Todmorden Unitarian Church

History

Todmorden Unitarian Church has had a tumultuous and dramatic history, fitting of its grand and striking architecture. Having been awarded Grade I listed status by English Heritage in 1966, it is regarded as one of the finest examples of the Gothic Revival style of architecture in the North West.

Built in 1865 by the three Fielden brothers, Samuel, John Jr. and Joshua, in honour of their late father, MP ‘Honest’ John Fielden, it cost a mammoth £35,000 (estimated to be around £2,570,000 as of 2013) to house the growing Unitarian movement of Todmorden and the surrounding area.

By the late 20th century, despite the efforts of many, a decline in its use resulted in the church’s closing in 1987. Unfortunately, decay and vandalism meant that the building and its contents fell into disrepair. However, the Historic Chapels Trust acquired the building and in 1994 started a £1 million restoration and repair project, renovating both the interior and exterior of this magnificent building and returning it to its former glory.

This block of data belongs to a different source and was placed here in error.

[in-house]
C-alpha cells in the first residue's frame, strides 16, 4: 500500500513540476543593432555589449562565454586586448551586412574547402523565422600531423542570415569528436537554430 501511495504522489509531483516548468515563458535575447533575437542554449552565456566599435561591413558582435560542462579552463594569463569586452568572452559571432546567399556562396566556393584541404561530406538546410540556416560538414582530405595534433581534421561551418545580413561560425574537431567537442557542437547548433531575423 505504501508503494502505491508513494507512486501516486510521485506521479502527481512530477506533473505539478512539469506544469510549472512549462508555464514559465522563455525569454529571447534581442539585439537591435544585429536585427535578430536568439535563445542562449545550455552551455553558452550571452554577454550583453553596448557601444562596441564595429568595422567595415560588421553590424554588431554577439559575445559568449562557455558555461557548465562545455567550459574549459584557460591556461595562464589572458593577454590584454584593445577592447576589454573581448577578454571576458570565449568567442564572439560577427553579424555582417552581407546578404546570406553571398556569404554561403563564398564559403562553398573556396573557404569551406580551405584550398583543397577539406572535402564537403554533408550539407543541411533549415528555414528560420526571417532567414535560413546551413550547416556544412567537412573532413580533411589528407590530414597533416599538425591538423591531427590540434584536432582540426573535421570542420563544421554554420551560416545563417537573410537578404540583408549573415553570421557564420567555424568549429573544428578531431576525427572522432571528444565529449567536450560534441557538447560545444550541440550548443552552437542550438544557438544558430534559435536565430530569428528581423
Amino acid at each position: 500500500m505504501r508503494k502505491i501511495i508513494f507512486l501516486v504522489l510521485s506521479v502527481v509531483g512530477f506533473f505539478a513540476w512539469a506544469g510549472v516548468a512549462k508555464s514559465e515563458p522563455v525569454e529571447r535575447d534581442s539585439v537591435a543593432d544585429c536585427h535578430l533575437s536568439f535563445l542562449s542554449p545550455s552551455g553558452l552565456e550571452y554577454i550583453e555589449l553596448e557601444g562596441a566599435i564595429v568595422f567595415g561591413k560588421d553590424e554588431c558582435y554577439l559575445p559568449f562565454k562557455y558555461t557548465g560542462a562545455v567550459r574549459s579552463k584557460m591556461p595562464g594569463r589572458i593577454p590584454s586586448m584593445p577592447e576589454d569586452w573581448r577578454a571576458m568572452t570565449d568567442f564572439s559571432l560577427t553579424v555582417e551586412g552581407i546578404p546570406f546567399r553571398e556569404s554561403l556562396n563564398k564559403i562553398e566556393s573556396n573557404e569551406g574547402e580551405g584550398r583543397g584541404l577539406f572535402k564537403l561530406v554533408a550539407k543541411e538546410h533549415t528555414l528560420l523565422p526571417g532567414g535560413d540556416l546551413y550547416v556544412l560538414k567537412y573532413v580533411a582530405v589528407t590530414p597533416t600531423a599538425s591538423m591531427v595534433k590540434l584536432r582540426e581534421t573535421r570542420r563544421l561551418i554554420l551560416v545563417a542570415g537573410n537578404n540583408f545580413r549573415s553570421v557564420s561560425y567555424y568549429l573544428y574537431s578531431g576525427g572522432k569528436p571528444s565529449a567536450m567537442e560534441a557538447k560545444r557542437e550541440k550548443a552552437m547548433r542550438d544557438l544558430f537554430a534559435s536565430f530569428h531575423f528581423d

After a tricky couple of decades, the church has now become a friendly, welcoming venue, complete with two fully functioning kitchens, toilets, brand new heating, new lighting and sound systems.

DOCUMENTS AND ARTICLES
HISTORIC PHOTOGRAPHS

Download a brief guide from the Historic Chapels Trust: Historic Chapels Trust – Todmorden Unitarian Church guide (PDF)

Read more on the Todmorden Unitarian Church Wikipedia page

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